The origin of the riparian rights lie in the common law. They are traced to be recognized by the common law as they are based on historical practices and case laws rather than being laid down in a statute. The Indian courts recognize these rights as they have been enjoyed by the owners for a long time as a result of continuous usage and customary rights.
Meaning of Riparian Rights
The term ‘riparian’ has been derived from the Latin word ‘ripa’ which means riverbank. A riparian owner is the one who owns land along the bank of a river or lake or any other water body. Certain rights enjoyed connected to the land owned by a riparian owner, are called riparian rights. In other words, a riparian owner is the owner of land adjoining a water body. These rights are natural rights that have arisen due to the location of the house of the riparian owner. These rights exclusively belong to the riparian owners who reside along the shore or banks of the river.
- Right to use the bank or shore of a water bed
- Access to and from the water
- Building of structures
- Right to fishing
- Right to navigation
- Use of water
- Protection from soil erosion
- Drinking and for domestic purposes [i]
In M.C.Mehta v. Union of India[ii], ( famously known as the Ganga River case) the Supreme Court reiterated the doctrine of riparian rights. It held that the petitioner was a riparian owner who was troubled by the nuisance created by the contamination of the river Ganga. Such a contamination was a public nuisance and the petitioners were entitled to riparian rights of access to unpolluted water and hence a Public Interest Litigation was a valid remedy.
In Vippalapati v. Raja Vizianagram[iii], the court held that riparian rights are encompassed of a right to access free-flowing water without any obstruction if it is an obstruction by a dam. Hence section 7 clarifies the general principle of law that essentially easements are restrictive in nature, that is they do not operate to exclude the rightful owner from enjoying his property.
A riparian owner under the Indian Easement Act 1882 is a person who owns the land adjoining a water body. He is bestowed with the rights ancillary to the location of the land owned by him. He is entitled to make use of the water body equally along with other riparian owners. He is also entitled to have access to undiminished flow of water and quality and quantity of such water body without obstruction. Under section 7 of the Act, a riparian owner has been defined as a person legally entitled to a right to continued flow of water without any destruction or unreasonable contamination of it. However a riparian rights are not absolute rights, they are subject to Government’s rights to regulate the collection, retention and distribution of water flowing in the natural channels. [iv]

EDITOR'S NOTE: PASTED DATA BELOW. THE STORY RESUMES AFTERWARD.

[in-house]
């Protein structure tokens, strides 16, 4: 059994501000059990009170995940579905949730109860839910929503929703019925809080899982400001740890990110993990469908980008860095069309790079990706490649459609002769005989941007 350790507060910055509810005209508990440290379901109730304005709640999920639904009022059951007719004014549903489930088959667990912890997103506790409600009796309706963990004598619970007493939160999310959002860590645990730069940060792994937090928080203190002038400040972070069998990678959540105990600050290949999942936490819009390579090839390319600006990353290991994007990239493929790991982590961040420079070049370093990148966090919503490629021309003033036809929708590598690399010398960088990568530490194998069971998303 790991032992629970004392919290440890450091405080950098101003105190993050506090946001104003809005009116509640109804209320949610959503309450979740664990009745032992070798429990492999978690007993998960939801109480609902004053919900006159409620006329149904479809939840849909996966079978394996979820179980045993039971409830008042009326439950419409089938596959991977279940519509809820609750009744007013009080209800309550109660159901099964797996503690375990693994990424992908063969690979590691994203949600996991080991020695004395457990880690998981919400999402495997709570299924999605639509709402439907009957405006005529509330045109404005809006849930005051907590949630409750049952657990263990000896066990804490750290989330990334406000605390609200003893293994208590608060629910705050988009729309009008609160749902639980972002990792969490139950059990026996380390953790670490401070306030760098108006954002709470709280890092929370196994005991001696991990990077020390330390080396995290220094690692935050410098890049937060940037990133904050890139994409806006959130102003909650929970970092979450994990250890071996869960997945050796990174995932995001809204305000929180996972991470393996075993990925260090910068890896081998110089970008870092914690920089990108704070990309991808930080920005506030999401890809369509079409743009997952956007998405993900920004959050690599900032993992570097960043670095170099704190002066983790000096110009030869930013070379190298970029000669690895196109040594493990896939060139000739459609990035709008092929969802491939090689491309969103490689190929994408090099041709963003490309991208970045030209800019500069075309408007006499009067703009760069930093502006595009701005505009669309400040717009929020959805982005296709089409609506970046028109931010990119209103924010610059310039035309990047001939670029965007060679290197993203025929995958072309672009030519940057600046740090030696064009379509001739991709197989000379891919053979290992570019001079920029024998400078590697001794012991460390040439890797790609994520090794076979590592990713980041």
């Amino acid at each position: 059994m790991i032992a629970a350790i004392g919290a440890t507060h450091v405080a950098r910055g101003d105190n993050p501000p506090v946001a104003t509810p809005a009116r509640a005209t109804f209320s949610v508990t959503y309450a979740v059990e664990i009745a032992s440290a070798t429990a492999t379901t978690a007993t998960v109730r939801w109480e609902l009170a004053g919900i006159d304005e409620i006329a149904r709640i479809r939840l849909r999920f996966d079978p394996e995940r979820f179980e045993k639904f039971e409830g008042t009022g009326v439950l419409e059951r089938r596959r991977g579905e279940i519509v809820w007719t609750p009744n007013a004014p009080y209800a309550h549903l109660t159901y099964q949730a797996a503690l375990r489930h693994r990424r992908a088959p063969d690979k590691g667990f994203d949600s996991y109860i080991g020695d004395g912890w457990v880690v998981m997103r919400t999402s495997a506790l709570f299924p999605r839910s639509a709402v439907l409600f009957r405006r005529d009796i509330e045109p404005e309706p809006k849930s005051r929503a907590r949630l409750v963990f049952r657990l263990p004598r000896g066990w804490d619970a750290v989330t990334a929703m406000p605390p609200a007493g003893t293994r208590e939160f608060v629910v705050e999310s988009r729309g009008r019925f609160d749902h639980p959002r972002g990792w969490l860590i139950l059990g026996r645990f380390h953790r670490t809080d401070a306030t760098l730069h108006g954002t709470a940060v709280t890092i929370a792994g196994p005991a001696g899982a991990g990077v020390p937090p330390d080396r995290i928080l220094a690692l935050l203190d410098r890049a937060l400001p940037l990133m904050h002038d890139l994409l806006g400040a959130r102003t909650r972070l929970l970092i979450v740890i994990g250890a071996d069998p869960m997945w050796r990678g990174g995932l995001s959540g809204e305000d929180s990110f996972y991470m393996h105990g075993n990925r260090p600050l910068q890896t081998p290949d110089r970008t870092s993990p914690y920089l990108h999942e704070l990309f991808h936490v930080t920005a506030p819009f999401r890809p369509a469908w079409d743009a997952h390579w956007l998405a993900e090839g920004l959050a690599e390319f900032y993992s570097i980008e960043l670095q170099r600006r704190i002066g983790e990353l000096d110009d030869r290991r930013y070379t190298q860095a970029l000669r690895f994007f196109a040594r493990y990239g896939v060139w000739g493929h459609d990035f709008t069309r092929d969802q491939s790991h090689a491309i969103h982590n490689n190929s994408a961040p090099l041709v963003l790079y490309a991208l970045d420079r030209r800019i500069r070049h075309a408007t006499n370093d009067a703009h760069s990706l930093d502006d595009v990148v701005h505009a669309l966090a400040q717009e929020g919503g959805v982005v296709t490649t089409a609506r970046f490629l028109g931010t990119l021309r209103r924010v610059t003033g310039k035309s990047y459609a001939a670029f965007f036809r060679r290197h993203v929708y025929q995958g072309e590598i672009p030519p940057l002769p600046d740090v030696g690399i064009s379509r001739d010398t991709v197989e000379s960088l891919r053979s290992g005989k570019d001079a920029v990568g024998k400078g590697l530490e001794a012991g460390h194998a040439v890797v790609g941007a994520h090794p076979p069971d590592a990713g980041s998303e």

Scope of Riparian Rights
Every riparian owner who owns a land abutting to a natural stream, lake or pond is entitled to use and consume its water for drinking, household purposes and watering his cattle and sheep and to consume the water for irrigating such land and for the purpose of any manufactory situate thereon, provided he does thereby cause any material harm or injury to other like owners. A natural stream is a stream whether permanent or intermittent tidal or tideless on the surface of the land or underground which flows by the operation of nature only and in a natural and known course. Hence a riparian owner is a person whose land abuts on a natural stream. Streams may be natural or artificial. Riparian owner can be anyone who owns a land which comes in contact with a river and even which has a reasonable proximity to a riverbank.
The rights of a riparian owner are threefold
- He has a right of user that is he can use the water for certain purposes
- He has a right to flow. He has a right to have the water come to him and go from him without any obstruction
- Lastly, he has a right to purity. He is entitled to have the water come to him unpolluted. [v]
In the case of M. Seshareddy v. K. Gopala Reddy [vi], the Andhra Pradesh High Court reiterated that a person as a riparian owner of a land abutting a natural stream has a natural right to use the water of the stream to irrigate his land without diminution of the flow of water and without affecting the right of the riparian owners below the stream.
Hence the above article highlights the meaning and concept of riparian rights and a riparian owner. Riparian rights are natural rights. They cannot be taken away or granted to an individual. They are linked or connected to the riparian owner residing or owning land abutting a stream or river or lake. They have no statutory origin but are rights enjoyed since time immemorial by the owners of the land adjoining the water bodies.
“The views of the authors are personal“
[i]Annie Mampilly, Riparian Rights in India, Lex Terra Issue
[ii] AIR 1988 SC 1115
[iii] AIR 1937 Mad 310
[v]N.H.Jhabvala The Indian Easements Act 1882
[vi] AIR 1987 AP 1